8. Students who have undertaken all of the required assessments in a course but who have failed to meet some of the specified objectives of a course within the normally prescribed time may be awarded one of the temporary grades: IM (Incomplete - Make up), IS (Incomplete - Supplementary Examination) or ISM (Incomplete -Supplementary Examination and Make up). A temporary grade will only be awarded when, in the opinion of the examiner, a student will be able to achieve the remaining objectives of the course after a period of non directed personal study.

  9. Students who, for medical, family/personal, or employment-related reasons, are unable to complete an assignment or to sit for an examination at the scheduled time may apply to defer an assessment in a course. Such a request must be accompanied by appropriate supporting documentation. One of the following temporary grades may be awarded IDS (Incomplete - Deferred Examination; IDM (Incomplete Deferred Make-up); IDB (Incomplete - Both Deferred Examination and Deferred Make-up).

  10. Students may be assigned an "Incomplete" grade to signify that all the requirements of the course have not yet been met. Students who are graded "I" can pass the course by successfully completing such additional work as prescribed by the examiner by a given date. Students who have been awarded an IM, ISM, IDM or IDB grade must access information regarding further work to be completed, in the Student Centre of U Connect. The Grades Page in the Student Centre contains information about further work to be completed. Students who have not completed the additional work to the satisfaction of the examiner by the given date will receive the appropriate Failing grade.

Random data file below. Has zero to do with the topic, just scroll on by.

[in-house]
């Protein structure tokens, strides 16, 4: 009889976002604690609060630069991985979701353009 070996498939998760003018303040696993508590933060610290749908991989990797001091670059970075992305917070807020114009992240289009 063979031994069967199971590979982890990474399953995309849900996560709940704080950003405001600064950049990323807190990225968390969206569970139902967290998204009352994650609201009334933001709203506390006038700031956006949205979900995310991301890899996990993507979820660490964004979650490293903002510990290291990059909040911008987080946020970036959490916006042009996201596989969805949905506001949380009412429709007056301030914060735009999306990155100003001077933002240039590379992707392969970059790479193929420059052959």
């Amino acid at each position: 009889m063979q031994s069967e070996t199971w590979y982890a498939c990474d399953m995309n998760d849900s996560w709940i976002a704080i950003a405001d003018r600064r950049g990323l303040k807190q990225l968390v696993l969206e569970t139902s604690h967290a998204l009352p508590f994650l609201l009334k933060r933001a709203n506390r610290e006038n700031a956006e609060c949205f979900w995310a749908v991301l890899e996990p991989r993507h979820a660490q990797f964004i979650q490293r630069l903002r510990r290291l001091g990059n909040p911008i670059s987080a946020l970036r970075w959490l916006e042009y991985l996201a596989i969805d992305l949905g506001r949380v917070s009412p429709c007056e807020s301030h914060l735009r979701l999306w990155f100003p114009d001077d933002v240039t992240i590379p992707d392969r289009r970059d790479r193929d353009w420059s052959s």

Other requirements

  1. Students can expect that questions in assessment items in this course may draw upon knowledge and skills that they can reasonably be expected to have acquired before enrolling in the course. This includes knowledge contained in pre-requisite courses and appropriate communication, information literacy, analytical, critical thinking, problem solving or numeracy skills. Students who do not possess such knowledge and skills should not expect to achieve the same grades as those students who do possess them.

  2. There will be regular studio critiques to review students' work in progress.

  3. Students will be expected to satisfactorily complete all studio requirements in order to pass the course.

  4. It is essential from the point of view of sequential learning and an understanding of workplace, health and safety issues and practices that students aim at full attendance in all workshops. Medical certification or appropriate documentation must be produced in cases of non attendance.

  5. All required assessment items must be presented a scheduled assessment times for a student to be considered for assessment.